Mad Abboud you
Ouch! The Wall Street Journal reports:
A federal judge ruled that menswear designer Joseph Abboud, who sold his trademark and later left the company that owns it, can’t use his name to promote a new line he calls “jaz.”
JA Apparel Corp., which owns the Joseph Abboud trademark, sued the designer in federal court in New York last September, alleging trademark infringement and breach of contract over Mr. Abboud’s plan to use his name in marketing his new line. The Wall Street Journal reported last summer that the designer planned to use the tagline “a new composition by designer Joseph Abboud” in marketing materials.
In a 91-page decision, Judge Theodore H. Katz said Mr. Abboud’s use of his name would constitute breach of JA Apparel’s purchase agreement as well as trademark infringement. The judge said Mr. Abboud also violated his noncompete agreement with JA Apparel by working on the new line before the agreement expired, but declined to award damages.
The decision is here. It’s worth taking a look at because just reading the bare-bones fact pattern of it above, this doesn’t look like a hard case. But perhaps the juicy part of it slowed things down — such as how Abboud, not unsurprisingly for those creative types, showed up at JA Apparel after they’d bought his name lock and stock and barrel (more below) along with his clothing line and promptly found himself “unable” to work with the company due to, yup, creative differences. This happened not once but twice, through one change of ownership at the company. Depending on how you count.
The trademark piece centered on the extent to which Abboud was prohibited from publicizing the fact that the was the designer of the new line that was to compete with the one bearing his name — i.e., the name that constituted 100% of the brand equity. Evidently, Abboud was a lot more restricted than he, and his attorney at the time, thought, or claim to have thought. A lot:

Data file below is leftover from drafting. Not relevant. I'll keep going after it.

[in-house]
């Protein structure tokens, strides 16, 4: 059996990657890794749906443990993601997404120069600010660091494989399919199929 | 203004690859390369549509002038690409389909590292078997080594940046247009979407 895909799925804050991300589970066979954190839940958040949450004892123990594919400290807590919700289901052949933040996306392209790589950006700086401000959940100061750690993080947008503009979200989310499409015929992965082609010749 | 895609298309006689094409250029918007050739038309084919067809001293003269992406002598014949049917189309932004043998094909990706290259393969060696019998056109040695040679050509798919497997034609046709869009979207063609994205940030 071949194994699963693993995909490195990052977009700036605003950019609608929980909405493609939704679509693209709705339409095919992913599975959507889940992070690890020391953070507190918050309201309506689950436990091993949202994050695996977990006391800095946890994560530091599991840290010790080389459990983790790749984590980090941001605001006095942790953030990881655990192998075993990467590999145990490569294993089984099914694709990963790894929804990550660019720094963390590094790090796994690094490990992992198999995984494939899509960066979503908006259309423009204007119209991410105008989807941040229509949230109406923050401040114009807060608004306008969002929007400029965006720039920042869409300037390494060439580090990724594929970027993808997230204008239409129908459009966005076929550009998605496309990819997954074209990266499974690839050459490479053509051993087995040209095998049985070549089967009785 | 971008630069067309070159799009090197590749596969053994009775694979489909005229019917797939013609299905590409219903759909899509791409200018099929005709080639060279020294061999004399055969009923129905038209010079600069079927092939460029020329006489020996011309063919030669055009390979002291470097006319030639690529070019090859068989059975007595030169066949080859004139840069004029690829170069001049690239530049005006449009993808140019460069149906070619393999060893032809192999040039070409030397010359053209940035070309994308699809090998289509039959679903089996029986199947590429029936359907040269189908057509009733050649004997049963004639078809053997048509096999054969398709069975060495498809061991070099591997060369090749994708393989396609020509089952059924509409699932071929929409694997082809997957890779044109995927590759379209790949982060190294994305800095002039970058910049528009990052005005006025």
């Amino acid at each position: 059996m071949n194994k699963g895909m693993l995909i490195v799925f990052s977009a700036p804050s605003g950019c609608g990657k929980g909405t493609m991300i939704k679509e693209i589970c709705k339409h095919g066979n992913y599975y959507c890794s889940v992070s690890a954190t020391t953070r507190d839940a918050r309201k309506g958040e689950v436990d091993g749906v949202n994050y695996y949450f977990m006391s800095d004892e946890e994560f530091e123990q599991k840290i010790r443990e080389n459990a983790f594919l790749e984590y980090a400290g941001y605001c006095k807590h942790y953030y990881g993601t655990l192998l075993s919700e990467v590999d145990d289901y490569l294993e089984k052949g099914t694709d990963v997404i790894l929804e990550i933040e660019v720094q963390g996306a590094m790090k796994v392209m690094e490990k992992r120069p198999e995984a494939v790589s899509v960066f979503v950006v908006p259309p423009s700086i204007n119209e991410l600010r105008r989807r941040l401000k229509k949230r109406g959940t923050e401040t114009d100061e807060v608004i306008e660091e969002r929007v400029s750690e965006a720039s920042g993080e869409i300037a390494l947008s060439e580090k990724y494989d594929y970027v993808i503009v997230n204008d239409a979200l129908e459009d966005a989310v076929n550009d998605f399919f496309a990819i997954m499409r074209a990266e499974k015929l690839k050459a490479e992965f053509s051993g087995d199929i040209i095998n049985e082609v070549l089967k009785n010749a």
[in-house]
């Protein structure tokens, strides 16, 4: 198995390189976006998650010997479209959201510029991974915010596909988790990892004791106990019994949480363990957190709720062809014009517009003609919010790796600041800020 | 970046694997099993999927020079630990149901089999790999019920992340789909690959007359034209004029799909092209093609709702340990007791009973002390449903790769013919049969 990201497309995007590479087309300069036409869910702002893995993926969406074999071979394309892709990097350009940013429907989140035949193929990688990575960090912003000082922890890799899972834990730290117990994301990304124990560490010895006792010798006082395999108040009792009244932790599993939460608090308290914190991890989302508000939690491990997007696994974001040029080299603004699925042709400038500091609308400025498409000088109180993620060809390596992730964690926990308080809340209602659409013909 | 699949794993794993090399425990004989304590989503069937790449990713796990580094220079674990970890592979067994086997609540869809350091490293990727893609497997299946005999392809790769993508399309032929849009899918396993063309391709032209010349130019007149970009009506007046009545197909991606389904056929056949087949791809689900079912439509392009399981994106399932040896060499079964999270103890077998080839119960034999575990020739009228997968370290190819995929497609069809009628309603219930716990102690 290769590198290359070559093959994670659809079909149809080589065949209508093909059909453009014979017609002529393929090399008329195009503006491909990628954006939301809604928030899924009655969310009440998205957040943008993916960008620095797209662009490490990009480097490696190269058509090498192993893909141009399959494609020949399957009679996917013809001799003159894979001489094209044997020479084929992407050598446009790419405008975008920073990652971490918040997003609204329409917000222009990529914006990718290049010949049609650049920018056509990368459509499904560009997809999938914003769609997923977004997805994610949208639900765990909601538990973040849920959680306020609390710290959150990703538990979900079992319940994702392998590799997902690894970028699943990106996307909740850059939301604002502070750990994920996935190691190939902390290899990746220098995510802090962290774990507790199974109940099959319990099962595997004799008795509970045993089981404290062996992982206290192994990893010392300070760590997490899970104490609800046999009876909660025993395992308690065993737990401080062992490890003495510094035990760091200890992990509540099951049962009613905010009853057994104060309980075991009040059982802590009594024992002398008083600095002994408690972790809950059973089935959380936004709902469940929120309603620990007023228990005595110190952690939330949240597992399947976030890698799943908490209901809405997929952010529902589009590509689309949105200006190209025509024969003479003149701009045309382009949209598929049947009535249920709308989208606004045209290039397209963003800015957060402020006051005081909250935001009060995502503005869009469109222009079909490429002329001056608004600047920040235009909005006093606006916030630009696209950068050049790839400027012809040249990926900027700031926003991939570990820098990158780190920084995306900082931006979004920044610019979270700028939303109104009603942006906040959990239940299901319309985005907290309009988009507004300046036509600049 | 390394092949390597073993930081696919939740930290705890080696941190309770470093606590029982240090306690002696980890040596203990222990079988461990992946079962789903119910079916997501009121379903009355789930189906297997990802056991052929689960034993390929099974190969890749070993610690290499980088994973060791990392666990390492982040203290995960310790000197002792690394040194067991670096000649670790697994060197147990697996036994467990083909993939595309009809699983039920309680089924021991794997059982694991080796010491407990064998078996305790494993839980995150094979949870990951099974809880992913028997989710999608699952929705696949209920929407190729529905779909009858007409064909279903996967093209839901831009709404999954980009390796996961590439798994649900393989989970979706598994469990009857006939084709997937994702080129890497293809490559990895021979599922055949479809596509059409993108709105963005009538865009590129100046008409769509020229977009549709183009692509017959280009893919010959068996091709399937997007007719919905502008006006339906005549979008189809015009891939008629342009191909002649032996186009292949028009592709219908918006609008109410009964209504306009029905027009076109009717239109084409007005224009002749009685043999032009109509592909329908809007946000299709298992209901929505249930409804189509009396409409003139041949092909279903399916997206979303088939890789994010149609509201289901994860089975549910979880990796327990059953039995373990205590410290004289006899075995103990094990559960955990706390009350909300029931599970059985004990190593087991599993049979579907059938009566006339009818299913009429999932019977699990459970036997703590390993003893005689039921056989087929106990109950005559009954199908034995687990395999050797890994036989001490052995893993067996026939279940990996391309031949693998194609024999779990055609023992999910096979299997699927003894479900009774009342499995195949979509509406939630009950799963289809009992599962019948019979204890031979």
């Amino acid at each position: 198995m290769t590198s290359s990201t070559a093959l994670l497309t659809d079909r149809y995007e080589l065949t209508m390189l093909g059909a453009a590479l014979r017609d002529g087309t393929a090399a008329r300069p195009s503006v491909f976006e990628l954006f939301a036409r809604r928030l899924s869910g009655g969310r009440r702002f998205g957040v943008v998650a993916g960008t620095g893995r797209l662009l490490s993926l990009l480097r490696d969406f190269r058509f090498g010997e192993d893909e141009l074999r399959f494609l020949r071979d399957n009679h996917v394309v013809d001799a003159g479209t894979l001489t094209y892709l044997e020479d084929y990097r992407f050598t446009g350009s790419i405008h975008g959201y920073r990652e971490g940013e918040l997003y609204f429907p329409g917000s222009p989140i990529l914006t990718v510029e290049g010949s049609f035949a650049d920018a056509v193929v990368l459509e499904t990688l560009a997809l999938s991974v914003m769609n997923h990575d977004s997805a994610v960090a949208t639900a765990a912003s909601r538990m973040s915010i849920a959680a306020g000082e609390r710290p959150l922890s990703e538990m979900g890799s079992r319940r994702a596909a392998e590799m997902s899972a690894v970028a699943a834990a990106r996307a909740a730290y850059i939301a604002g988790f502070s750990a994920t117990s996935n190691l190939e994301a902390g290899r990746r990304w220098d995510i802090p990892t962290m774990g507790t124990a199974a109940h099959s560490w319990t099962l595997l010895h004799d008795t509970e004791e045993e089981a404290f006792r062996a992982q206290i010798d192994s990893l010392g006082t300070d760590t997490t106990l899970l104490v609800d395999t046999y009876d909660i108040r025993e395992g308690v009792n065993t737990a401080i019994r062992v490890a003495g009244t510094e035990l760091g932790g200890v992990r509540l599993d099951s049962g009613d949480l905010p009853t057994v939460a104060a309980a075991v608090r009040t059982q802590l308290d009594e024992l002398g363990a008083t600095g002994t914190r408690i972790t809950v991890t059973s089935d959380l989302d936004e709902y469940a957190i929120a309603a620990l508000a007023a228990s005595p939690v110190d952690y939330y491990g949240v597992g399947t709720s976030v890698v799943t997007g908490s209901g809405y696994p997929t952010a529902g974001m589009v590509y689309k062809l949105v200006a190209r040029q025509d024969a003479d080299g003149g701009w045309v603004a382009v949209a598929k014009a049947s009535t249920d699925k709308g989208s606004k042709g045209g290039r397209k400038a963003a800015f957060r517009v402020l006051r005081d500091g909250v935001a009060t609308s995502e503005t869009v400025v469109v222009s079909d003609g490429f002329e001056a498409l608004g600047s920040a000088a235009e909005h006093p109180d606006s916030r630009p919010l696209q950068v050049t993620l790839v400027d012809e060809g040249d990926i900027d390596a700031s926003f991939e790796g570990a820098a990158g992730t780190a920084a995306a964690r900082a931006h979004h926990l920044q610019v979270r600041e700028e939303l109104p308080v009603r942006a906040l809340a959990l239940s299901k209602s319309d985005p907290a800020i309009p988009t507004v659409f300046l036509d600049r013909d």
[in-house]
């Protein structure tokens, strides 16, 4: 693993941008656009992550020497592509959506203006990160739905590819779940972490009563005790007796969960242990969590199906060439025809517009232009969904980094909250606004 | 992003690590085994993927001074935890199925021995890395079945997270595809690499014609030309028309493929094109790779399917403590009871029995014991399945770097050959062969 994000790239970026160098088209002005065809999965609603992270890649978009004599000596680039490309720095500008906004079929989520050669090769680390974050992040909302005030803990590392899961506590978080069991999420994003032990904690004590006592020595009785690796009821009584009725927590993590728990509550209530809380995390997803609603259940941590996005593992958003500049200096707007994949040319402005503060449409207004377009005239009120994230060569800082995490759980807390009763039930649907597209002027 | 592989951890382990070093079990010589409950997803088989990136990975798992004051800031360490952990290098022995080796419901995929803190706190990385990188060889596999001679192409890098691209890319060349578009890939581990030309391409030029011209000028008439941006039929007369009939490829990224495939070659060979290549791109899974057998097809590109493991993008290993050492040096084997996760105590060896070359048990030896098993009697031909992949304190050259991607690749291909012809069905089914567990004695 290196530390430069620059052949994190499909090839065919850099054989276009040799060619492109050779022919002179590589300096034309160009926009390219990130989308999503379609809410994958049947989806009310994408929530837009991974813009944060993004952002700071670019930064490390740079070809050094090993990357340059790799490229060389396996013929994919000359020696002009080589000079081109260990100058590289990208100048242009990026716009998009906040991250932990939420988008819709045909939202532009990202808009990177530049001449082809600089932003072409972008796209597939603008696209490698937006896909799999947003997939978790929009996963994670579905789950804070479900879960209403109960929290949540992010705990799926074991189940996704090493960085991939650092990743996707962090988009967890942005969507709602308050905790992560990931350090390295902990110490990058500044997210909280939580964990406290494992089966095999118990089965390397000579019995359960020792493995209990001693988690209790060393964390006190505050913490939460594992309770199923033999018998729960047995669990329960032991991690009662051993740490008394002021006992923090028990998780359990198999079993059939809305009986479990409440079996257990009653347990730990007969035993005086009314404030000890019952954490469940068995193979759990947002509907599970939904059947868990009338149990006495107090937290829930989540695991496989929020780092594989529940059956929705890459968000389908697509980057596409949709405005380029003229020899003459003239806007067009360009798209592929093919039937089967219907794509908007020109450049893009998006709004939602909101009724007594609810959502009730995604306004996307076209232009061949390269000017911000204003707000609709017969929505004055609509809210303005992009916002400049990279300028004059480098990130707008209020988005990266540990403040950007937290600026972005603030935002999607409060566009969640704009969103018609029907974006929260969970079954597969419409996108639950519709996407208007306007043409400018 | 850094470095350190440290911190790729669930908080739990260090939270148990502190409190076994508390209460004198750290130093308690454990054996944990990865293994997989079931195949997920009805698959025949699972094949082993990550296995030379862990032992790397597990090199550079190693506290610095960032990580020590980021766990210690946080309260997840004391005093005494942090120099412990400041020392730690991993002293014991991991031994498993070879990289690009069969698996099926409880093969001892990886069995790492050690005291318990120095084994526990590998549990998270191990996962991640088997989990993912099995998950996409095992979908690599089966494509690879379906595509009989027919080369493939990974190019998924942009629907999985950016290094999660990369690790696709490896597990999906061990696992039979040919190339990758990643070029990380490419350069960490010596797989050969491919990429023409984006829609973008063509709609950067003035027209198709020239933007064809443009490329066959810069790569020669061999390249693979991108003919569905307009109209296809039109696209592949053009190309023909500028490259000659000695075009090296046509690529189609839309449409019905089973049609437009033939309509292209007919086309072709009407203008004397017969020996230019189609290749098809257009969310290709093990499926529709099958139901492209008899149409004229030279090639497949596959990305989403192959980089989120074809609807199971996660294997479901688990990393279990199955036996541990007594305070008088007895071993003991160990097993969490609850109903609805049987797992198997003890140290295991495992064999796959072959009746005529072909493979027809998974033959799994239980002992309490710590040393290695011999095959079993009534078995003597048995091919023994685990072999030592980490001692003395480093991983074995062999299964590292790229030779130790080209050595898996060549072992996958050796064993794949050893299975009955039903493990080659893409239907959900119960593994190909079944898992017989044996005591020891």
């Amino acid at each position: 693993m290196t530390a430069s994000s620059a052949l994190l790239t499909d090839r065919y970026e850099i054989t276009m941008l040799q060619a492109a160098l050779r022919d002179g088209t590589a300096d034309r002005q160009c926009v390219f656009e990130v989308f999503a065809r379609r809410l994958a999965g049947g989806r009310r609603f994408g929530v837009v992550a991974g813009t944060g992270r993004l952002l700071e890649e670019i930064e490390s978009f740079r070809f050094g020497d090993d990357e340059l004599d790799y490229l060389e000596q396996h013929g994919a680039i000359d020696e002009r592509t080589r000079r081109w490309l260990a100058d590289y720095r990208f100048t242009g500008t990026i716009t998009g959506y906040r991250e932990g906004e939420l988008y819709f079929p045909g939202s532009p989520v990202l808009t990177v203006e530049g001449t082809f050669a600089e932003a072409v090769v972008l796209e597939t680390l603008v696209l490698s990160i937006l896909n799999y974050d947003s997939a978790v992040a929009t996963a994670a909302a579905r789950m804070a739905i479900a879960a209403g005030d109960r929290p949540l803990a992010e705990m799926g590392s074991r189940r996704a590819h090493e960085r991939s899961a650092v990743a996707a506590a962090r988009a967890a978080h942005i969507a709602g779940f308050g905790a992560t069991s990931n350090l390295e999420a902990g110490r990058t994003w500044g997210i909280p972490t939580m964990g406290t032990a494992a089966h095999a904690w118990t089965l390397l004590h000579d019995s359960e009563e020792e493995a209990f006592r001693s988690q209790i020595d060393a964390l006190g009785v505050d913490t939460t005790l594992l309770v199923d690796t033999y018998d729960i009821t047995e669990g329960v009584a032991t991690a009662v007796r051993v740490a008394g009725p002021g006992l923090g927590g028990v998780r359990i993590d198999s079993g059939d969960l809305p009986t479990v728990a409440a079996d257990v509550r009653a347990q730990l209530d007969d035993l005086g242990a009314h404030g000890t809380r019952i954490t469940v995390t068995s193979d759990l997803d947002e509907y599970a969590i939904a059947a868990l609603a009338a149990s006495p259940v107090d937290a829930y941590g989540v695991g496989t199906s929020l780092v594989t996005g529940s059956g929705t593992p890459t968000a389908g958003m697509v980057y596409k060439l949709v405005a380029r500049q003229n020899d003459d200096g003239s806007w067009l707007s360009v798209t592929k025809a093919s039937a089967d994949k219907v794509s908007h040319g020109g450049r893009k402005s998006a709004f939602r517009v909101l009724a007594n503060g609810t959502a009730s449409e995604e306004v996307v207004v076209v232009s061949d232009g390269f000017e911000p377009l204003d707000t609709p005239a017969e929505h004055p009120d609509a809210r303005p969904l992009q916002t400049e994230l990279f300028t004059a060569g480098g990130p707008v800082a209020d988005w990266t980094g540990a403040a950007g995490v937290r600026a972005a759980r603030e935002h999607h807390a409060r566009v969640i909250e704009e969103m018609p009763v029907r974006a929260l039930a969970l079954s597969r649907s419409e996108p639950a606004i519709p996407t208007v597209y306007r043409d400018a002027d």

Notwithstanding the torrent of claims, counterclaims, motions, briefs, testimony, exhibits, and letters that have been submitted in and to this Court over the past six months, the central and overriding issue in this case is a simple one, which can be stated as follows: by way of the Agreement, did Abboud sell to JA Apparel the exclusive right to use his name in connection with goods and services? If this question is answered in the affirmative, JA Apparel is entitled to a permanent injunction preventing Abboud from using his name in connection with his new “jaz” line, or, in the future, in connection with any other goods and services.
And, yes, the Court answered in the affirmative. Why did he think he was getting $65.5 million? As the Court ultimately ruled, there was nothing ambiguous about the contract. LIKELIHOOD OF CONFUSION® wears some of the stuff. It’s not that great. For $65.5 million you find a new hobby.
Aside from the trademark / contract part, there’s also a non-compete / contract piece that clients and lawyers should take to heart. Abboud, according to the opinion, began in earnest to develop, sub-rosa, a new fashion line while still bound by the terms of his restrictive covenant. He wanted it to open with a bang as soon as he was unrestricted, so he began doing all sorts of forbidden things — such as negotiating licensing agreements and just leaving the signature line for execution right after the end of the restricted period — to make that happen. Not a good move, said Magistrate Judge Katz. Legally speaking.
(Bravo to my first trademark litigation mentor, Tom Smart, Kaye Scholer’s Mr. Trademarks and always a gentleman, who represented JA Apparel!)